What's really great:
Sousse's souk at the medina
Sousse's souk at the medina
The shop keepers seemed less pestering than in other places in Tunisia. How they managed to develop self-discipline, I did not know. It was sufficient to say 'no, merci' and they did not insist and did not try to drag you into their shop. In fact, I tried to avoid the main souks in the centre of the medina (I had seen many Tunisian souks by that stage of my trip), but those boutiques along the picturesque Rue el-Aghlaba were sufficiently colourful and interesting.

I also liked that the medina was so easy to navigate. Most Tunisian medinas did not require a guide to find the sights, entries and exits, but the medina of Sousse felt very straightforward. It was despite the fact that its Grande Mosque was not located in the centre of the old town, an odd and confusing non-compliance with the Islamic architecture rules.

Sights:
The Kasbah in Sousse
The Kasbah in Sousse
In the nutshell, Sousse main sights included: Dar Essid private museum located in a beautiful 10th century house decorated in 19th century Arab style and displaying jewellery, costume and household items; the Khalaout el-Koubba museum of popular arts and traditions, inside the central souks, with a distinctive zig-zag dome; the Kasbah; the Ribat; the Grande Mosque; the Zaouia Zakkak mosque, mausoleum and medersah with an unusual octagonal minaret; the medina walls and ramparts; the central souks as a sight in their own right; and the very extensive Christian Catacombs dating back to the 3rd century, some 2 kilometres from the medina, only small part of which was open to visitors.

The 12th century Kasbah, a rather late addition to the 8th century medina, was closed until September 2010, so I could not visit it, but it looked impressive from the outside, and apparently housed an excellent Archaeological Museum with an excellent collection of Roman and Byzantine mosaics.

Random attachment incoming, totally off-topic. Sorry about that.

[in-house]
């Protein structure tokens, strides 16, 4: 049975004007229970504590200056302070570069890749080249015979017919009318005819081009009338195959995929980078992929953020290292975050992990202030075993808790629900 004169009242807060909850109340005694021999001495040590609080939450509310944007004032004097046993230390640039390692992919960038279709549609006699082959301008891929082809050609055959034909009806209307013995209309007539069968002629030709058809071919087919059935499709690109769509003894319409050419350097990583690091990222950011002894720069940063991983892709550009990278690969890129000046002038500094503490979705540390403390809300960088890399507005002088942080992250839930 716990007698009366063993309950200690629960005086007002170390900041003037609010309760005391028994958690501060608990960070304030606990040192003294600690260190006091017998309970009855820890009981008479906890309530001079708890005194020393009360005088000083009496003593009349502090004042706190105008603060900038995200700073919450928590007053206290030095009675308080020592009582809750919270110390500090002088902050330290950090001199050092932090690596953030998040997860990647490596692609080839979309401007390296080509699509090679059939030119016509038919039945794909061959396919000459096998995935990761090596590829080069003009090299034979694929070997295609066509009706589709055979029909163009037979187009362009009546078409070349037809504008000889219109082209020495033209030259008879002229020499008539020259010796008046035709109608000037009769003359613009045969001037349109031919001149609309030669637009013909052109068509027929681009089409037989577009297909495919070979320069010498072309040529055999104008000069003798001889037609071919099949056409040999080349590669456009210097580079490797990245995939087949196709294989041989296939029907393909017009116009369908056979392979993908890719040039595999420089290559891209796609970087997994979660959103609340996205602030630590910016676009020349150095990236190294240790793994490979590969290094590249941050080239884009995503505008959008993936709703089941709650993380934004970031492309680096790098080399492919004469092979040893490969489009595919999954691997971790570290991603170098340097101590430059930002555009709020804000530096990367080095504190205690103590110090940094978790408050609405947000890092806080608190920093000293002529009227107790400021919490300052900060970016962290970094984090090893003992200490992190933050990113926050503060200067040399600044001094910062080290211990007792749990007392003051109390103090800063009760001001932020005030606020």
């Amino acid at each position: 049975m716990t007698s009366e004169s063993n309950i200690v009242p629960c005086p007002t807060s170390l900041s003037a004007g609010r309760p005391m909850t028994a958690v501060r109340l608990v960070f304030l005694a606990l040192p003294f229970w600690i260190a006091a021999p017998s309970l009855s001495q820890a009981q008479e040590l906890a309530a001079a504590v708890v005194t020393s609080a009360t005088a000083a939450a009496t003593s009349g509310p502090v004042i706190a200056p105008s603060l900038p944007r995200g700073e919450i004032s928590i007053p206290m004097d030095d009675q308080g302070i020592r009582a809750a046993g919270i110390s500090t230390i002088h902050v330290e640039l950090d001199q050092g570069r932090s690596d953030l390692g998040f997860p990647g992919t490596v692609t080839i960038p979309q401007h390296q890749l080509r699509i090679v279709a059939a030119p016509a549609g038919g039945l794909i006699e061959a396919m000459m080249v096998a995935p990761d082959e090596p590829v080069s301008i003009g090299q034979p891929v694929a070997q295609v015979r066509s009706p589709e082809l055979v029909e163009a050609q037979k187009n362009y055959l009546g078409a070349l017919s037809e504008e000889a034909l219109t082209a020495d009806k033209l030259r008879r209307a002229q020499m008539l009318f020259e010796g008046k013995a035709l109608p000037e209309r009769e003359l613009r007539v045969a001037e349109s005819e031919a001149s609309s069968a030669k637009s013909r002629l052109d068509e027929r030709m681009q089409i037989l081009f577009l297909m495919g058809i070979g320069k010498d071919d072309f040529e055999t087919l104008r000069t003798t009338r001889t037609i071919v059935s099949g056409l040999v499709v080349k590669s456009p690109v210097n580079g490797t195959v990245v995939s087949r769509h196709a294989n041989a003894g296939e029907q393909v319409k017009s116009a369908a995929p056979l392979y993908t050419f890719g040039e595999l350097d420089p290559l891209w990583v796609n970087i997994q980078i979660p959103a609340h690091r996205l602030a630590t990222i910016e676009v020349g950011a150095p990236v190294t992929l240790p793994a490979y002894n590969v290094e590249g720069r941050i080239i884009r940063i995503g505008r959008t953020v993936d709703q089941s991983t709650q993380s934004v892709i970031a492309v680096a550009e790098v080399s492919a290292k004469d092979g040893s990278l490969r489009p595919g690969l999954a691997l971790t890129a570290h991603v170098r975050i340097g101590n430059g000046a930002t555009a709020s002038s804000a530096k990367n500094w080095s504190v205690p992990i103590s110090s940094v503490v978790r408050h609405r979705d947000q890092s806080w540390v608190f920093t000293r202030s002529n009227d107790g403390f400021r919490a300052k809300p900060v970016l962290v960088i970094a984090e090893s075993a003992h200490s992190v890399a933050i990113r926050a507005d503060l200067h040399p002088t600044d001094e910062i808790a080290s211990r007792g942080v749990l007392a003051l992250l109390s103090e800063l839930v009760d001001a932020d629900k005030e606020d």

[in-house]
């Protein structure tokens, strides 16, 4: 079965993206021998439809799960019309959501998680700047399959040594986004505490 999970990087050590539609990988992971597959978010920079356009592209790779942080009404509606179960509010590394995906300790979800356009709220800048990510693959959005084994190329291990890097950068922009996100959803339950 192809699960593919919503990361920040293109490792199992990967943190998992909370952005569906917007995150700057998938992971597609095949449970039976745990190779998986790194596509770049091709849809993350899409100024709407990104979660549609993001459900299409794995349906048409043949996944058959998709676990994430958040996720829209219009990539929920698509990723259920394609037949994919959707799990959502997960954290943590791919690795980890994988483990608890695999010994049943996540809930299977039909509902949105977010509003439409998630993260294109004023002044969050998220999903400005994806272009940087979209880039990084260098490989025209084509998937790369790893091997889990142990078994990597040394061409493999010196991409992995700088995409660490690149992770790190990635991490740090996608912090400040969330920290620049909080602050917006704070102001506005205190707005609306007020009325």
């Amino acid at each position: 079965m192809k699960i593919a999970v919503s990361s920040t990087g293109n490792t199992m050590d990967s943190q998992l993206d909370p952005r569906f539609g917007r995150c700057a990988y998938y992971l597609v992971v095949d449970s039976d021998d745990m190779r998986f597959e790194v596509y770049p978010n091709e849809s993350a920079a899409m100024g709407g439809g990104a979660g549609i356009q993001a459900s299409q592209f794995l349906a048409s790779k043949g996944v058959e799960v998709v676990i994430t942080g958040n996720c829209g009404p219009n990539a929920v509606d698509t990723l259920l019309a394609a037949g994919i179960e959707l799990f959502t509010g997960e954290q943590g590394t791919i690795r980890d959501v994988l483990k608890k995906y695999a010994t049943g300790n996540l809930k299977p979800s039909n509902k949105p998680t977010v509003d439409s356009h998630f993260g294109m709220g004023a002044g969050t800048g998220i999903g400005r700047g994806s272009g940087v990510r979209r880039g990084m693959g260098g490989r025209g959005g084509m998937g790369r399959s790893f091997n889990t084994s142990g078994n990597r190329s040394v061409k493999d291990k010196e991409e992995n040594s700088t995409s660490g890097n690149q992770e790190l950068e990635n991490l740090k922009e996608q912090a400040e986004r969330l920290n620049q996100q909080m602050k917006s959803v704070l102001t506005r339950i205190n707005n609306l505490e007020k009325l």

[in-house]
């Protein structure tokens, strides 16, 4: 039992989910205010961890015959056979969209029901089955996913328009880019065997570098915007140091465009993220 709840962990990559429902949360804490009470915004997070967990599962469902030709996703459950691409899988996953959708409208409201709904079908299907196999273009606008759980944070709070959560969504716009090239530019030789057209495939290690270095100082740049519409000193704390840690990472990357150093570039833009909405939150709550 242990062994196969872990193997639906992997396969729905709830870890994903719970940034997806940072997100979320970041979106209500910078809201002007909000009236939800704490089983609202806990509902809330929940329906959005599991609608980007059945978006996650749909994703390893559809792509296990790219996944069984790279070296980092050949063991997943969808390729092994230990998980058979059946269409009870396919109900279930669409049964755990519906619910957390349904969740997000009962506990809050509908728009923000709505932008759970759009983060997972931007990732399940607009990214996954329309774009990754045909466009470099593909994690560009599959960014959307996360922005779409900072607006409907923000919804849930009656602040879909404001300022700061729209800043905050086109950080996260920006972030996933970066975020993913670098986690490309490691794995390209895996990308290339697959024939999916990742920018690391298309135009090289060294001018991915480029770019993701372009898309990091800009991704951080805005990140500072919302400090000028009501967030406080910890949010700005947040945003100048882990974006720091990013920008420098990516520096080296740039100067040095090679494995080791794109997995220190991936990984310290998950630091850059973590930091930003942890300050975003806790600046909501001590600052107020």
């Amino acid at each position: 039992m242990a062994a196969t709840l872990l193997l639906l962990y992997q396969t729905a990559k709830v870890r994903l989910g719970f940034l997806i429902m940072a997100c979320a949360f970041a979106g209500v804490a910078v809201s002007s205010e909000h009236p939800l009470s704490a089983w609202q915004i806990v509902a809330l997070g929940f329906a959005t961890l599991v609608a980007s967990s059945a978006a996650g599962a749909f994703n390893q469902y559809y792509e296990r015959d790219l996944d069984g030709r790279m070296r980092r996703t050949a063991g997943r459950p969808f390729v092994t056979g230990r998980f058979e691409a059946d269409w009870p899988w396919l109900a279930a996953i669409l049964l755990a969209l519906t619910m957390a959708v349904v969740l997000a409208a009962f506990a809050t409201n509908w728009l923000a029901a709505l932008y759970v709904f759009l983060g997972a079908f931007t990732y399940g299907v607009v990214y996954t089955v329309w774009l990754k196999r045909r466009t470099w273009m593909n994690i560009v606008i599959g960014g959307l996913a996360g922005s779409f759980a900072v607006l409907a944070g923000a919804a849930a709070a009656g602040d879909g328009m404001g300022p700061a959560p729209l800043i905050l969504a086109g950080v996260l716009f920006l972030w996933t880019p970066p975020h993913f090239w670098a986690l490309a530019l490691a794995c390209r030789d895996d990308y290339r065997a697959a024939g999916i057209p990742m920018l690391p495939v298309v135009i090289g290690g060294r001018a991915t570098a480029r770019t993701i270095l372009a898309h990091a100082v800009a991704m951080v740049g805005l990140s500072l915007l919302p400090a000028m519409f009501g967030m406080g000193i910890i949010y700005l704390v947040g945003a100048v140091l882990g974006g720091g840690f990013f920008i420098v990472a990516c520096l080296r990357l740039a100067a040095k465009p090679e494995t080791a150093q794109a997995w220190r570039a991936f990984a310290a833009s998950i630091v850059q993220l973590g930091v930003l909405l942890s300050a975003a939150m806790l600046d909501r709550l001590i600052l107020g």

Accommodations:
Sousse's medina and walls
Sousse's medina and walls
I thought I could stay in Sousse for one night, yet sudden changes to the itinerary prevented me to do so in the end. I looked up a few hotels near the medina, which promised cleanliness. They were:

Emira - up to TND40 (€20), inside the medina by the eastern wall, near Bab Jedid, all rooms en-suite.

Medina - up to TND45, inside the medina by the Grande Mosque, all rooms en-suite, often used by group travellers and tour agencies, reportedly the best hotel in the medina.

Hotel de Paris - about TND20, inside the medina, between the Ribat and the northern stretch of the walls, small rooms and shared bathrooms, good rooftop terrace.

Gabes - about TND14 and less for doubles, TND7 for singles, opposite the Medina Hotel, relatively basic with shared showers, but with hot water, some rooms with balconies, in the summer they allow to sleep on the terrace with good medina views for TND5.

Monia - up to TND50, Rue de Remada, 150 meters north of medina, all rooms en-suite, air-con TND5 extra.

Nightlife:
Sousse's medina
Sousse's medina
Having skipped staying in Sousse for the night, I do not have a first information on the nightlife. However, what I heard was that this Tunisia's third largest city boasted a number of decent and safe places to party. Unlike many coastal towns of this Sahel region. Both Avenue Habib Bourguiba and Hedi Chaker had places to sit down late in the evening and start the night action. Some 2 kilometres north from there, was a group of clubs, discos, and dance bars, which were most popular. I heard that the Arena (within the Tej Marhaba complex) with lured partygoers with happy hours between 10 pm and midnight. Almost literally next door, there were Goldrush, Disco-Pub, and perhaps the liveliest of them all, the Bananas Barrio Latino. And there was more in the hotels! The closest to the medina was Cafe del Mar (not the same as the one on the Balearic Ibiza) at the Justinia Hotel, which reportedly did not close until sunrise.